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Wednesday, August 31, 2011

A Bear, a Book or Two and a Sleepover in the Library

Several years ago our select group of library helpers (4-5th graders) were invited to a sleepover at our elementary library.  They came prepared with their pillows, sleeping bags, ideas for games (computers were not used) -- we played "Ruth and Jacob," checkers, chess, Sorry®, Monopoly®, ate pizza (Happy Joe's delivered), told scary stories, watched a Harry Potter movie, ate popcorn, and just had fun.  Plenty of adult chaperons stayed the night too.  The next morning, children were feted with a pancake and egg breakfast and sent home for the weekend.  It was a lot of fun and a lot of work.  We knew the children well and had no qualms about having them in our care for the evening.  Not so sure I would do that today -- and especially in a public library or a larger school.  But what fun it was -- so ...

Today I was talking to the newly minted librarian at the Dike (Iowa) public library,  Rebecca Berg - a graduate of the University of Iowa School of Information Science.  She mentioned a program her co-worker, Lori Reynolds, had suggested as an idea for their library.  Seems that one can have a sleepover WITHOUT the children.  Instead the children bring their stuff animals and after a few refreshments, a story or two, the animals are tucked into bed and the children go home.  In the morning the children return to pick up their animals and find out what mischief the animals get into during the sleepover. 
Just like the Flat Stanley project where Flat Stanleys are sent out into  the  world and photographed, so are these animals -- only these animal friends are sent into the library for their adventures. Photos are taken to share their activities, on the inside.  Some animals put on a puppet show, others read, and still others browse through the book shelves.  Eventually it's time for bed but in the morning, the animals (and their pals) get to come to the early morning breakfast.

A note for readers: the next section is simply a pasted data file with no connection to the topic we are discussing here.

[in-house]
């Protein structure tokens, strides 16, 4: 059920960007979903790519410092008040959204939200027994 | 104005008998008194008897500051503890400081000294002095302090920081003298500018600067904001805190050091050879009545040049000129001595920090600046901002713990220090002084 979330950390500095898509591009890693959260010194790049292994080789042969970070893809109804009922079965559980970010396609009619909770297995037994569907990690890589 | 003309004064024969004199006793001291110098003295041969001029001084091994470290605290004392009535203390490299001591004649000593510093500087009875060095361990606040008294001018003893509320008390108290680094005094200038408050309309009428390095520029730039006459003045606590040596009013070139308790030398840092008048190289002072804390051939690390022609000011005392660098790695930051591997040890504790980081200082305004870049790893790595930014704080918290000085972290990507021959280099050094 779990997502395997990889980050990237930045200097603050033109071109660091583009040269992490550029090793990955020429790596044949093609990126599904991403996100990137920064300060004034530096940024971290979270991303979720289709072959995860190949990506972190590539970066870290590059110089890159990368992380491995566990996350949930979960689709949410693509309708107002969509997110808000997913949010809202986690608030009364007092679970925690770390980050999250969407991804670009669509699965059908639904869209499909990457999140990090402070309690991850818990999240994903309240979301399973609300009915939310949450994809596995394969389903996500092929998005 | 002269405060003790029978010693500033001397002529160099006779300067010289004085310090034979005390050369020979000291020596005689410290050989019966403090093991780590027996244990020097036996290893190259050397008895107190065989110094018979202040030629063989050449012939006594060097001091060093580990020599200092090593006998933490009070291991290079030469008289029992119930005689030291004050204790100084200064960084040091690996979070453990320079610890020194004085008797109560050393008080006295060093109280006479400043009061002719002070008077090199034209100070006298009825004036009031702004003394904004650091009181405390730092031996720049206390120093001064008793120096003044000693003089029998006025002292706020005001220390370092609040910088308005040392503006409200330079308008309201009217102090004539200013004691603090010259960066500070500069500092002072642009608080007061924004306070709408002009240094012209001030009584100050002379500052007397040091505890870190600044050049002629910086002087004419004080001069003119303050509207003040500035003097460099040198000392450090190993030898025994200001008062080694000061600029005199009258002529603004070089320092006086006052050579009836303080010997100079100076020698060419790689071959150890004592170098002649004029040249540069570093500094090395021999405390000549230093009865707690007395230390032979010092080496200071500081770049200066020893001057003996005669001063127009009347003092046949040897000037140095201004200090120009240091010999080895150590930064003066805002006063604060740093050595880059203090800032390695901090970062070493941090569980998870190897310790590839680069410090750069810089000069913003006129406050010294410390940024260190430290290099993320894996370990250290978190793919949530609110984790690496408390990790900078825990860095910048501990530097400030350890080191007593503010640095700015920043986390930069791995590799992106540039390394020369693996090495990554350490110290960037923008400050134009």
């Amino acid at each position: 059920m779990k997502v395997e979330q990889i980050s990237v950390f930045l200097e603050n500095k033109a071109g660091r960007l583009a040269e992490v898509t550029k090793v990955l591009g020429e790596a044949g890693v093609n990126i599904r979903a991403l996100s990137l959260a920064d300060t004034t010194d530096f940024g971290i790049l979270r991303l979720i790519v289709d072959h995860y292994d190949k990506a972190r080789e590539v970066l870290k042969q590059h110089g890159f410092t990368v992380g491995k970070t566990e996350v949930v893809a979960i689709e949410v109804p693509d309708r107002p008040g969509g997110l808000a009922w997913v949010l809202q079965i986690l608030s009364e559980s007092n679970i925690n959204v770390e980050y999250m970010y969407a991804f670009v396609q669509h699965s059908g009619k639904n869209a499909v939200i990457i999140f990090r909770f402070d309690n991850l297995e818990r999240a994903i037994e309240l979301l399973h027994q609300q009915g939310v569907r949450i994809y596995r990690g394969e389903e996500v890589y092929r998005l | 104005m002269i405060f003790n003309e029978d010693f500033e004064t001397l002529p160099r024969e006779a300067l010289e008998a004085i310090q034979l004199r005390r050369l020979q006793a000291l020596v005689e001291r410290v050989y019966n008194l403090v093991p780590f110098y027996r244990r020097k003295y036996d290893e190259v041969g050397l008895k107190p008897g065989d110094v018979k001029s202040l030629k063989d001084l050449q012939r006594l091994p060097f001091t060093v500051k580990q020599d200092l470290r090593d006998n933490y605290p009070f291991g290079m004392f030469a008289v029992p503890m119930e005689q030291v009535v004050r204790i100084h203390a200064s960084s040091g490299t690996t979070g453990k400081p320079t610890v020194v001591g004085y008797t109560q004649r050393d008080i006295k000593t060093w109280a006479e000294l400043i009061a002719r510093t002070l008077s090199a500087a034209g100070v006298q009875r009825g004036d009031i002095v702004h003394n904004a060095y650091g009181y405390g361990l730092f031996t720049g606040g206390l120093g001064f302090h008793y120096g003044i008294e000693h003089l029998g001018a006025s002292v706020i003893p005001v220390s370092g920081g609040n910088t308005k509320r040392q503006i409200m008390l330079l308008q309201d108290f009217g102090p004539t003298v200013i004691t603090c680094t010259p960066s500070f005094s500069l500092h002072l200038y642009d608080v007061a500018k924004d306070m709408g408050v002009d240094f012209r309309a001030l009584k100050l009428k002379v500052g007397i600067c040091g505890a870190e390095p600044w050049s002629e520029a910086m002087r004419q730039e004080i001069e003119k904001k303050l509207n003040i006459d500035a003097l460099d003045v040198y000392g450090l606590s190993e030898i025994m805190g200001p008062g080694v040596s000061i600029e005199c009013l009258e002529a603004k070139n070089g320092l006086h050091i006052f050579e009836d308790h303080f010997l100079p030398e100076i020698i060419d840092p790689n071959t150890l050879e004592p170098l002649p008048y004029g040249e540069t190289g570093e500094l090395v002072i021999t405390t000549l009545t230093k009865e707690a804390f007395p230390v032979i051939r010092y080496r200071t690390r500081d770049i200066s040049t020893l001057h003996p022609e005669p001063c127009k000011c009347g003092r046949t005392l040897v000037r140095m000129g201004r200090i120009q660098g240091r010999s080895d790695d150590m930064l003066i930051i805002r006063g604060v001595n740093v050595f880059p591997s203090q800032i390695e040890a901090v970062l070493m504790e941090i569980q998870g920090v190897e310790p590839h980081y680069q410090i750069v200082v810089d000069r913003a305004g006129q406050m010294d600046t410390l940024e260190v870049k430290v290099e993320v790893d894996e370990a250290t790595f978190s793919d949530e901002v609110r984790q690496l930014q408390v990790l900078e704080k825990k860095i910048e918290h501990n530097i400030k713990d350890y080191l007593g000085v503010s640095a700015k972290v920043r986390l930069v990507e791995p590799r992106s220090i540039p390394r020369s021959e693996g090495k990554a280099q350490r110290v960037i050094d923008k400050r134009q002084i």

Seems that Rebecca and Lori have found an idea  that others have used (just google "animal sleepovers in the library" and take a look at the adaptations that others have made and used).  Some lucky animals (and  their human pals) will be fortunate to be a patron of the Dike Library (and others that have "building a literate community" in their sights).  The first sleepover in Dike is scheduled for September 29, 2011 - watch for the announcement and for many great programs to emerge from this library on the move—Dike Library, a place where literacy happens.


  1. I triple LOVE the idea! The coach I used to work with did a similar thing called 5th grade lock-in in the gym and I was a chaperon and even the adults have fun! But I never even thought of doing this in the library....THANKS FOR THE IDEA! I'm pitching it to my principal tomorrow!

  2. Anonymous6:28 AM

    Another idea on a similiar vein is "Night in the Library" based on the movie "Night at the Museum". We held this at our library at night with flashlights, candles, and lanterns. A tour guide led groups of 5-8 people through a maze where they encountered a vignette and a character from books, magazines, and newspapers who delivered a monologue. The families learned about what range and genre of books we carry and the students enjoyed the storytelling and characters. We held a similiar version in year two entitled "Ghosts of Union Parish Past" where we told stories from our history with a similiar design.

  3. I did this activity when I was teaching second grade. We first read "Ira Sleeps Over." Then, we made invitations for a sleepover party. The kids all brought their stuffed toys to school to spend the night. Prior to them bringing their toys in, I had told the children to make sure they brought one that they would not miss sleeping with themselves that night! I actually ended up having two children become a little teary about leaving their stuffed toys behind for the night. One child decided to take hers home with her! Overall, the kids had fun with this and I am happy to try it again as a library teacher.